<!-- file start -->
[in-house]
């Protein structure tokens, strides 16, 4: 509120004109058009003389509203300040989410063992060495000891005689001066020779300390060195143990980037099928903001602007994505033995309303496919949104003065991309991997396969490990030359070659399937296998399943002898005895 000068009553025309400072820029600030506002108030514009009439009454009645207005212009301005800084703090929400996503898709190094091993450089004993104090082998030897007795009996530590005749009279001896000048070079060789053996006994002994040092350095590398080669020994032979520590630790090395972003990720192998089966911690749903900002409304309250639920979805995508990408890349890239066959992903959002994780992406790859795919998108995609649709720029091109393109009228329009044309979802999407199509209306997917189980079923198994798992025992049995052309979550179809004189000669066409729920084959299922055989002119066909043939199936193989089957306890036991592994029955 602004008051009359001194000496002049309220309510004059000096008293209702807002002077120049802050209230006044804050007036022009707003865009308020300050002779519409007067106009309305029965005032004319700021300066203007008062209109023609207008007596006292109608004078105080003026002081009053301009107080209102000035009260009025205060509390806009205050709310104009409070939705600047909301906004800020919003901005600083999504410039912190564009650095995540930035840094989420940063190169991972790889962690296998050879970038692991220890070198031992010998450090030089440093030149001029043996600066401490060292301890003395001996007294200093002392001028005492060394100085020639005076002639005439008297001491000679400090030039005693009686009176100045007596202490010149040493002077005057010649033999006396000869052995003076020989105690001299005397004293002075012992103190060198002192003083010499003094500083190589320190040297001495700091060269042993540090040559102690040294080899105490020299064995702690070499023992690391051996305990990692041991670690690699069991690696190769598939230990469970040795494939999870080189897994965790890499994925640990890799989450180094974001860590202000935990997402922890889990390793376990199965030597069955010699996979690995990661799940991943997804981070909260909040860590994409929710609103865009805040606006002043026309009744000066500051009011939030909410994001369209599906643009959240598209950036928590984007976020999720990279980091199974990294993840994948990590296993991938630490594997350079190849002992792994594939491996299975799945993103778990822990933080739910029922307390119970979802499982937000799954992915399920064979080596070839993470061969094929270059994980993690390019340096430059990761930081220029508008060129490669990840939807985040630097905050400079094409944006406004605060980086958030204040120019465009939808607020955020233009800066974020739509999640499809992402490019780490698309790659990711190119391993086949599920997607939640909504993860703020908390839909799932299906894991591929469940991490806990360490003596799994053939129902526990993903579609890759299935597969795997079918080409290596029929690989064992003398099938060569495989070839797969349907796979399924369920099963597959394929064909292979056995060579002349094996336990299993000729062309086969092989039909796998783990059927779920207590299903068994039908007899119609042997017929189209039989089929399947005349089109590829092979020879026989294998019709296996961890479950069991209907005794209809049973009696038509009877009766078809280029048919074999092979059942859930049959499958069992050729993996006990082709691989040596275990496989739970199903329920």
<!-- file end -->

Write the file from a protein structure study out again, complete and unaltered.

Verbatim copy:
[in-house]
């Protein structure tokens, strides 16, 4: 509120004109058009003389509203300040989410063992060495000891005689001066020779300390060195143990980037099928903001602007994505033995309303496919949104003065991309991997396969490990030359070659399937296998399943002898005895 000068009553025309400072820029600030506002108030514009009439009454009645207005212009301005800084703090929400996503898709190094091993450089004993104090082998030897007795009996530590005749009279001896000048070079060789053996006994002994040092350095590398080669020994032979520590630790090395972003990720192998089966911690749903900002409304309250639920979805995508990408890349890239066959992903959002994780992406790859795919998108995609649709720029091109393109009228329009044309979802999407199509209306997917189980079923198994798992025992049995052309979550179809004189000669066409729920084959299922055989002119066909043939199936193989089957306890036991592994029955 602004008051009359001194000496002049309220309510004059000096008293209702807002002077120049802050209230006044804050007036022009707003865009308020300050002779519409007067106009309305029965005032004319700021300066203007008062209109023609207008007596006292109608004078105080003026002081009053301009107080209102000035009260009025205060509390806009205050709310104009409070939705600047909301906004800020919003901005600083999504410039912190564009650095995540930035840094989420940063190169991972790889962690296998050879970038692991220890070198031992010998450090030089440093030149001029043996600066401490060292301890003395001996007294200093002392001028005492060394100085020639005076002639005439008297001491000679400090030039005693009686009176100045007596202490010149040493002077005057010649033999006396000869052995003076020989105690001299005397004293002075012992103190060198002192003083010499003094500083190589320190040297001495700091060269042993540090040559102690040294080899105490020299064995702690070499023992690391051996305990990692041991670690690699069991690696190769598939230990469970040795494939999870080189897994965790890499994925640990890799989450180094974001860590202000935990997402922890889990390793376990199965030597069955010699996979690995990661799940991943997804981070909260909040860590994409929710609103865009805040606006002043026309009744000066500051009011939030909410994001369209599906643009959240598209950036928590984007976020999720990279980091199974990294993840994948990590296993991938630490594997350079190849002992792994594939491996299975799945993103778990822990933080739910029922307390119970979802499982937000799954992915399920064979080596070839993470061969094929270059994980993690390019340096430059990761930081220029508008060129490669990840939807985040630097905050400079094409944006406004605060980086958030204040120019465009939808607020955020233009800066974020739509999640499809992402490019780490698309790659990711190119391993086949599920997607939640909504993860703020908390839909799932299906894991591929469940991490806990360490003596799994053939129902526990993903579609890759299935597969795997079918080409290596029929690989064992003398099938060569495989070839797969349907796979399924369920099963597959394929064909292979056995060579002349094996336990299993000729062309086969092989039909796998783990059927779920207590299903068994039908007899119609042997017929189209039989089929399947005349089109590829092979020879026989294998019709296996961890479950069991209907005794209809049973009696038509009877009766078809280029048919074999092979059942859930049959499958069992050729993996006990082709691989040596275990496989739970199903329920």